Programming
Article
By Craig Buckler

How to Use Unique Indexes in MySQL and Other Databases

By Craig Buckler
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If you’ve been using databases for a while, you’ve probably set a primary key in most of your tables. A primary key is a unique identifier for each record, e.g.

CREATE TABLE `phone` (
	`id` MEDIUMINT(8) UNSIGNED NOT NULL AUTO_INCREMENT,
	`country` DECIMAL(5,0) UNSIGNED NOT NULL,
	`area` DECIMAL(5,0) UNSIGNED NOT NULL,
	`number` DECIMAL(8,0) UNSIGNED NOT NULL,
	`extension` DECIMAL(5,0) UNSIGNED DEFAULT NULL,
	PRIMARY KEY (`id`)
) ENGINE=InnoDB AUTO_INCREMENT=0 DEFAULT CHARSET=utf8;

In this example, the ‘id’ column is our primary key. When we INSERT telephone numbers, if we don’t specify an id, an AUTO_INCREMENT number will be generated by adding one to the highest existing id.

Presume you’ve added the following data:

id country area number extension
1 1 234 567890 NULL
2 44 9876 54321 42
3 61 3 90908200 NULL

then issue the following INSERT:

INSERT INTO `phone`
(`id`, `country`, `area`, `number`)
(1, 1, 234, 567890);

The database would refuse to add a new record because one already exists with an id of 1. Fortunately, we can omit the id from our INSERT to automatically generate one:

INSERT INTO `phone`
(`country`, `area`, `number`)
(1, 234, 567890);

We now have four records:

id country area number extension
1 1 234 567890 NULL
2 44 9876 54321 42
3 61 3 90908200 NULL
4 1 234 567890 NULL

We can add almost 17 million records before the id goes out of range.

Great — except that records 1 and 4 are identical. What if we want to ensure all phone numbers are unique?

Unique Indexes

Unique indexes work in much the same way as a primary key. Although you can only have one primary key, any number of unique indexes can be created with any number of fields.

In our example, we want to ensure no two records have the same country, area, number and extension. We can do this by altering our table:

ALTER TABLE `phone` 
ADD UNIQUE INDEX `ix_phone` (`country`, `area`, `number`, `extension`);

Note that the index name ‘ix_phone’ is optional. Alternatively, we could re-create our table:

DROP TABLE IF EXISTS `phone`;

CREATE TABLE `phone` (
	`id` MEDIUMINT(8) UNSIGNED NOT NULL AUTO_INCREMENT,
	`country` DECIMAL(5,0) UNSIGNED NOT NULL,
	`area` DECIMAL(5,0) UNSIGNED NOT NULL,
	`number` DECIMAL(8,0) UNSIGNED NOT NULL,
	`extension` DECIMAL(5,0) UNSIGNED DEFAULT NULL,
	PRIMARY KEY (`id`),
	UNIQUE KEY `ix_phone` (`country`, `area`, `number`, `extension`),
) ENGINE=InnoDB AUTO_INCREMENT=0 DEFAULT CHARSET=utf8;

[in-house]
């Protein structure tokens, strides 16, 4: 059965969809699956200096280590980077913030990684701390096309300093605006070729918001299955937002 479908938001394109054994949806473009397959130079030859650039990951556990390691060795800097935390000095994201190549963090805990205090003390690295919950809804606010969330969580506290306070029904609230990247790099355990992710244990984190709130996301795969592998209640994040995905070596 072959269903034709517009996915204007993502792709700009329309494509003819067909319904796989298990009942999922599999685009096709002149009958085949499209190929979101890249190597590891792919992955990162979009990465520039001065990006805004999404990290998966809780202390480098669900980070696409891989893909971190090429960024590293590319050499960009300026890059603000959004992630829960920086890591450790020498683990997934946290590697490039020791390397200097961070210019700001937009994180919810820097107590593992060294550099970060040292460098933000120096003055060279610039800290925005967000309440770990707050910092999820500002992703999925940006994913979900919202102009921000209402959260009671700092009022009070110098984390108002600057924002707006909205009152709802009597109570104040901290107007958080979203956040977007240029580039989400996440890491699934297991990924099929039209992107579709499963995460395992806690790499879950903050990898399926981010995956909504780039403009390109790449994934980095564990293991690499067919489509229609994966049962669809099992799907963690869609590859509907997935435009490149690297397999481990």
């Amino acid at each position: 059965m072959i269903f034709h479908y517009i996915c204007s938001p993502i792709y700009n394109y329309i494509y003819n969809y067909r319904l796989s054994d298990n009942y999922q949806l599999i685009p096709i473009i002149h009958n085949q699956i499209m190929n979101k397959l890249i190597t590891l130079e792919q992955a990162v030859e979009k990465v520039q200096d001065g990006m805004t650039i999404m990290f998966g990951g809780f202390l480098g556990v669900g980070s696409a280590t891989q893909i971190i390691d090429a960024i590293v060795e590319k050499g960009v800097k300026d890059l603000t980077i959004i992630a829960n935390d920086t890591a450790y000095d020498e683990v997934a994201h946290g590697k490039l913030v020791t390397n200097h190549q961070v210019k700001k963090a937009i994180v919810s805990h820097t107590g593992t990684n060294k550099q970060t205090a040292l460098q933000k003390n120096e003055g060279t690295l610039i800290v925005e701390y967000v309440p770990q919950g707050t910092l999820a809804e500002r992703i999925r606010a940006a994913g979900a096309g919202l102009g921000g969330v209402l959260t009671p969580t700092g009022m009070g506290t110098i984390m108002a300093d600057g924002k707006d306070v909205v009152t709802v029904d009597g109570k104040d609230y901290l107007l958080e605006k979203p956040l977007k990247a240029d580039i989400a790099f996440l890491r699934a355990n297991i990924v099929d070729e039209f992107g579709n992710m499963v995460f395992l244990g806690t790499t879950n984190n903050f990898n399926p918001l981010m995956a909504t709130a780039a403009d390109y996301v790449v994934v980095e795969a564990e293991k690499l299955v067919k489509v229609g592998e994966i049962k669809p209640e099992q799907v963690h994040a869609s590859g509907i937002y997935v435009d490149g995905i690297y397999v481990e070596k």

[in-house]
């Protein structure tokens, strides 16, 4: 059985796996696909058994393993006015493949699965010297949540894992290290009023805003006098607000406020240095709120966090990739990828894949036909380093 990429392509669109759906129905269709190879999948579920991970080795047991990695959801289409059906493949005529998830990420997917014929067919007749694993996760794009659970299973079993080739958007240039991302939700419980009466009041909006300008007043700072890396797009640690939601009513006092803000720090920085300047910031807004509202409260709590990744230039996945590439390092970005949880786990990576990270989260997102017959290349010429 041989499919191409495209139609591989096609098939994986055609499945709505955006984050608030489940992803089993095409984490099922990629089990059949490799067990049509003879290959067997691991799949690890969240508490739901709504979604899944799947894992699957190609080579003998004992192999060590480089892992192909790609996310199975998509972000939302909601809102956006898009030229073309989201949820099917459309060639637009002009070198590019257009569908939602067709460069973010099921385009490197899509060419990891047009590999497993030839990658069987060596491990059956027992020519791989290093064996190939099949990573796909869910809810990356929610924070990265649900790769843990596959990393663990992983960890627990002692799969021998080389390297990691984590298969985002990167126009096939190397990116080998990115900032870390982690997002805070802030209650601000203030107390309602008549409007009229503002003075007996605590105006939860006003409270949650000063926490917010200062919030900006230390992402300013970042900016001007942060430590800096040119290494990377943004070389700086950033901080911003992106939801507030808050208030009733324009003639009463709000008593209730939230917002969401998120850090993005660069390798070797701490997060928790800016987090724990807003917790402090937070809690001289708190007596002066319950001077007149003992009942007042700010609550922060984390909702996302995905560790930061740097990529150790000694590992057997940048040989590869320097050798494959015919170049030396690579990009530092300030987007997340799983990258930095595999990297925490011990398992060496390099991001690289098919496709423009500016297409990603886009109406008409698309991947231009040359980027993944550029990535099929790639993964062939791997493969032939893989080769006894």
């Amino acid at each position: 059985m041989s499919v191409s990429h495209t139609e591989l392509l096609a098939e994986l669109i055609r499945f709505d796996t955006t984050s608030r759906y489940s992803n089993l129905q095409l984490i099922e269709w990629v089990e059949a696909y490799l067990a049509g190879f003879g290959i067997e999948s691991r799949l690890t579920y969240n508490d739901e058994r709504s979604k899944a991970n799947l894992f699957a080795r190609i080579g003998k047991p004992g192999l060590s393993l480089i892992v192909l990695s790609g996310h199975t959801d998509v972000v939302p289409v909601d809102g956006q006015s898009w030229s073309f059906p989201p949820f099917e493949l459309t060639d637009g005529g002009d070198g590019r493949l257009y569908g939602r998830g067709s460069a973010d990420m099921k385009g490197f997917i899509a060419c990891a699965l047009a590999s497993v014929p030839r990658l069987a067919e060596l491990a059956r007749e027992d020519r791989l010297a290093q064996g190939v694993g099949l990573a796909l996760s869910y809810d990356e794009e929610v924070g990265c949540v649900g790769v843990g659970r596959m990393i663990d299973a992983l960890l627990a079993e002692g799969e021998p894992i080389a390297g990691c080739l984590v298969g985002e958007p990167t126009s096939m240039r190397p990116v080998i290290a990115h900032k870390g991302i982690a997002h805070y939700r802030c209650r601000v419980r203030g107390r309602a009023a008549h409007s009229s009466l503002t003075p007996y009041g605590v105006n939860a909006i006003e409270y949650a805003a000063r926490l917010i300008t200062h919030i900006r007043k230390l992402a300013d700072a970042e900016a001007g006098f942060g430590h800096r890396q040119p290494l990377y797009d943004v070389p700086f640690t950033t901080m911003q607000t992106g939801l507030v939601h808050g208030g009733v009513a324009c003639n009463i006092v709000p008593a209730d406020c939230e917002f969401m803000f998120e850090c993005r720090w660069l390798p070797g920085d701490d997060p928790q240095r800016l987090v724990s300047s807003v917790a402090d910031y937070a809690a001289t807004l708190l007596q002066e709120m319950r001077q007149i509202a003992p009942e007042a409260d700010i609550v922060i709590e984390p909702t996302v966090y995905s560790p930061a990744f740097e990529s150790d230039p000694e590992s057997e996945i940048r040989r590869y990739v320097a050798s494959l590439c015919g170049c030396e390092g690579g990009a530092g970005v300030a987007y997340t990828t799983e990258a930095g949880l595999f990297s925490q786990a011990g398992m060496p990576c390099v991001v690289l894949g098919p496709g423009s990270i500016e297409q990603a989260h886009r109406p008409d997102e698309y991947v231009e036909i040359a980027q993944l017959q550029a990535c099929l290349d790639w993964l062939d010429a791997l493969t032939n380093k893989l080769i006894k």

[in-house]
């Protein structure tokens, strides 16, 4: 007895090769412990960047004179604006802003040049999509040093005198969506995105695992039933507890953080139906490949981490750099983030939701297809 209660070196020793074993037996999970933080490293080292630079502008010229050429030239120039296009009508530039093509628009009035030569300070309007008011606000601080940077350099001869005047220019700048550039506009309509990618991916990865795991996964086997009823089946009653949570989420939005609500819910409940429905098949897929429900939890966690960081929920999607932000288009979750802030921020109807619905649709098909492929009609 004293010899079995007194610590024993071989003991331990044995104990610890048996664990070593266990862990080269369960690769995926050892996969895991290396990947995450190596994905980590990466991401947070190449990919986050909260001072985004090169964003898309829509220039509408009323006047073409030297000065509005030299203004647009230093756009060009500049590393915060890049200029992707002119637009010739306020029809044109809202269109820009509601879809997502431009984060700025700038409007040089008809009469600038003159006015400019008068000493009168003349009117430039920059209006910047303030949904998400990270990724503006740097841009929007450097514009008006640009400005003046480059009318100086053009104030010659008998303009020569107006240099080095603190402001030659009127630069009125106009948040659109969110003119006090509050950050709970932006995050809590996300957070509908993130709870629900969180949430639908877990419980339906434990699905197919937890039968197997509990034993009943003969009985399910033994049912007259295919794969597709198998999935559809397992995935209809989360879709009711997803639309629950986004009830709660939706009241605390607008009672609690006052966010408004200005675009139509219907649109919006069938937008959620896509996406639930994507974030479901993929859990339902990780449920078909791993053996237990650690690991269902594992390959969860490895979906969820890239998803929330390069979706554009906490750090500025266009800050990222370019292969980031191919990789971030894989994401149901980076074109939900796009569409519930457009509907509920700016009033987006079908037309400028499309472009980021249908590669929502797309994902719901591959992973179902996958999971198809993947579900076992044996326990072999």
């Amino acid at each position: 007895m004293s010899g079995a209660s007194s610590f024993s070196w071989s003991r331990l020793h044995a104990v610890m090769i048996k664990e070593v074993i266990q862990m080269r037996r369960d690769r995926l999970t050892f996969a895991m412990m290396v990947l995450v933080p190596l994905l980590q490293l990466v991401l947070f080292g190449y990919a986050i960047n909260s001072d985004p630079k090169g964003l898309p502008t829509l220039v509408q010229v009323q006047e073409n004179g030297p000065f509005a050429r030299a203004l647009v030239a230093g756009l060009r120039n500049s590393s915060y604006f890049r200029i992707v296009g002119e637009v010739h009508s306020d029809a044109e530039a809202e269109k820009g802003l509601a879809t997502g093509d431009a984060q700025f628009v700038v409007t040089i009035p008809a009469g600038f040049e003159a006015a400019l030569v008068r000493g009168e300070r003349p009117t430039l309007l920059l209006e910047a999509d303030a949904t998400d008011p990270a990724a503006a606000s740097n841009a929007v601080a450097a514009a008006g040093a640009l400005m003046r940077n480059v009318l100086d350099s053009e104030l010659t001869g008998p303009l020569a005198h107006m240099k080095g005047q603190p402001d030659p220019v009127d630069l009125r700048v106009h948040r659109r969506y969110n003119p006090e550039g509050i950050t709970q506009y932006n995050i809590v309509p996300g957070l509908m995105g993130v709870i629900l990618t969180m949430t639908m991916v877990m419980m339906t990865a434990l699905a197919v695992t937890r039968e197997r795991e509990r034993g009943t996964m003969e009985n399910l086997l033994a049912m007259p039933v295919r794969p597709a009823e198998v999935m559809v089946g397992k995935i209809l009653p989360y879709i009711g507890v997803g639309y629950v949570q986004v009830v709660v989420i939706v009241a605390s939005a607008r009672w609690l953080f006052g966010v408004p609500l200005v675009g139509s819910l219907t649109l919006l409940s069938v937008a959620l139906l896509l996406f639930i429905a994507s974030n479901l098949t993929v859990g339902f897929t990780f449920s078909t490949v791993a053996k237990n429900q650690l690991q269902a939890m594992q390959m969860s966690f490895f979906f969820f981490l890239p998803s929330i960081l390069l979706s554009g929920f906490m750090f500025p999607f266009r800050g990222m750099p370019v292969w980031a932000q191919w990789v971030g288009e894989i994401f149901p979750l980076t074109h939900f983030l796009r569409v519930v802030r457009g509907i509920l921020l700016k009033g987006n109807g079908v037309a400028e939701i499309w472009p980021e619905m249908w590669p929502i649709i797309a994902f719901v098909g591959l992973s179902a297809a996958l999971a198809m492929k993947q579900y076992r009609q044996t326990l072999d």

Most databases support unique indexes but the SQL syntax may differ.

Let’s try inserting a duplicate record even though we’re not specifying an id:

INSERT INTO `phone`
(`country`, `area`, `number`, `extension`)
(44, 9876, 54321, 42);

The following error will be generated if you’re using MySQL:

Error Code: 1062
Duplicate entry '44-9876-54321-42' for key 'ix_phone'

If you’re using almost any database, you can guarantee your phone records are unique no matter how the data is inserted.

MySQL NULLs

I say almost any database because MySQL has an odd quirk. NULL is treated as a unique value — which is why you cannot use comparisons such as value = NULL and need to use value IS NULL. Unfortunately, this also affects unique indexes and no logic has been implemented to fix it.

We can execute our original INSERT multiple times and a new record will be created each time because the extension field defaults to NULL and is considered to be unique:

INSERT INTO `phone`
(`country`, `area`, `number`)
(1, 234, 567890);

Yes, it’s insane. I’m not aware of the problem in other databases and even MySQL works as expected if you’re using the BDB storage engine. It’s been reported as a MySQL bug but there are no known plans to fix it.

The solution: ensure all fields defined in a unique index cannot be set to NULL. In this example, we could indicate that there’s no extension number by setting a value such as 0 or 99999. Or perhaps we could make the field a signed number and set -1. It’s horrible, but it’ll work.

Despite this issue, unique indexes are useful in many situations and help you to retain data integrity when other programmers and users are not so conscientious!

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